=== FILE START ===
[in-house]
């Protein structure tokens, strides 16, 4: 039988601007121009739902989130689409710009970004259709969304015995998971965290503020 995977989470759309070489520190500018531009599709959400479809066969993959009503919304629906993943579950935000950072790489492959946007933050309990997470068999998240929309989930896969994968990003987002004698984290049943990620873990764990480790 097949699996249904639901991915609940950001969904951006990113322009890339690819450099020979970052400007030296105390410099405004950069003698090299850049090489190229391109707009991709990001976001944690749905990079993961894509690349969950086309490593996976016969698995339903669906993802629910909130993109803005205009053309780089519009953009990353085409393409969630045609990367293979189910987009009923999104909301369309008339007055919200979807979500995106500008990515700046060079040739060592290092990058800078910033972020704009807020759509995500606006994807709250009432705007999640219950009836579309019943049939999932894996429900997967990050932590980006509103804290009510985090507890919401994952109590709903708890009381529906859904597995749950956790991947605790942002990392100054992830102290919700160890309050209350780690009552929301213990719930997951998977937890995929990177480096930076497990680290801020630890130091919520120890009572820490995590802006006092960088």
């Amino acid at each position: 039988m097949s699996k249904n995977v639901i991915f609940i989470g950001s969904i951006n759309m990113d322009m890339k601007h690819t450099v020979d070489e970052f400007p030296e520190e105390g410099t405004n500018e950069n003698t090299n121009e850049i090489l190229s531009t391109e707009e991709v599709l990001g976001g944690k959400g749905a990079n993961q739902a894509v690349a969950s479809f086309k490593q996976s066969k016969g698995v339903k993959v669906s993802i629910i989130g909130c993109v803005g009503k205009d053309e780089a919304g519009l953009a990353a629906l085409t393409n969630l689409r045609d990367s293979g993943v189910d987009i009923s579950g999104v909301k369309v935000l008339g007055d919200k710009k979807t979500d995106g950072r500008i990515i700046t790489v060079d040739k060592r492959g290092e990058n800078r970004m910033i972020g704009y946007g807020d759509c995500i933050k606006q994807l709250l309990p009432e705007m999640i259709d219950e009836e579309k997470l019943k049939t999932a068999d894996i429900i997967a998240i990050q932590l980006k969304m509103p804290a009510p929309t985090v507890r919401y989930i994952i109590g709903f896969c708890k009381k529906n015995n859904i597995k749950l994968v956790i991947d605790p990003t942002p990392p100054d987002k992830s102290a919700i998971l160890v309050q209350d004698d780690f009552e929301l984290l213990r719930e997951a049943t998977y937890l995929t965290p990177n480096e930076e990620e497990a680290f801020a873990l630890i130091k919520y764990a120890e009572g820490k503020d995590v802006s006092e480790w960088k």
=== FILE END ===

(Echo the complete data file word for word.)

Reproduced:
[in-house]
């Protein structure tokens, strides 16, 4: 039988601007121009739902989130689409710009970004259709969304015995998971965290503020 995977989470759309070489520190500018531009599709959400479809066969993959009503919304629906993943579950935000950072790489492959946007933050309990997470068999998240929309989930896969994968990003987002004698984290049943990620873990764990480790 097949699996249904639901991915609940950001969904951006990113322009890339690819450099020979970052400007030296105390410099405004950069003698090299850049090489190229391109707009991709990001976001944690749905990079993961894509690349969950086309490593996976016969698995339903669906993802629910909130993109803005205009053309780089519009953009990353085409393409969630045609990367293979189910987009009923999104909301369309008339007055919200979807979500995106500008990515700046060079040739060592290092990058800078910033972020704009807020759509995500606006994807709250009432705007999640219950009836579309019943049939999932894996429900997967990050932590980006509103804290009510985090507890919401994952109590709903708890009381529906859904597995749950956790991947605790942002990392100054992830102290919700160890309050209350780690009552929301213990719930997951998977937890995929990177480096930076497990680290801020630890130091919520120890009572820490995590802006006092960088």
């Amino acid at each position: 039988m097949s699996k249904n995977v639901i991915f609940i989470g950001s969904i951006n759309m990113d322009m890339k601007h690819t450099v020979d070489e970052f400007p030296e520190e105390g410099t405004n500018e950069n003698t090299n121009e850049i090489l190229s531009t391109e707009e991709v599709l990001g976001g944690k959400g749905a990079n993961q739902a894509v690349a969950s479809f086309k490593q996976s066969k016969g698995v339903k993959v669906s993802i629910i989130g909130c993109v803005g009503k205009d053309e780089a919304g519009l953009a990353a629906l085409t393409n969630l689409r045609d990367s293979g993943v189910d987009i009923s579950g999104v909301k369309v935000l008339g007055d919200k710009k979807t979500d995106g950072r500008i990515i700046t790489v060079d040739k060592r492959g290092e990058n800078r970004m910033i972020g704009y946007g807020d759509c995500i933050k606006q994807l709250l309990p009432e705007m999640i259709d219950e009836e579309k997470l019943k049939t999932a068999d894996i429900i997967a998240i990050q932590l980006k969304m509103p804290a009510p929309t985090v507890r919401y989930i994952i109590g709903f896969c708890k009381k529906n015995n859904i597995k749950l994968v956790i991947d605790p990003t942002p990392p100054d987002k992830s102290a919700i998971l160890v309050q209350d004698d780690f009552e929301l984290l213990r719930e997951a049943t998977y937890l995929t965290p990177n480096e930076e990620e497990a680290f801020a873990l630890i130091k919520y764990a120890e009572g820490k503020d995590v802006s006092e480790w960088k």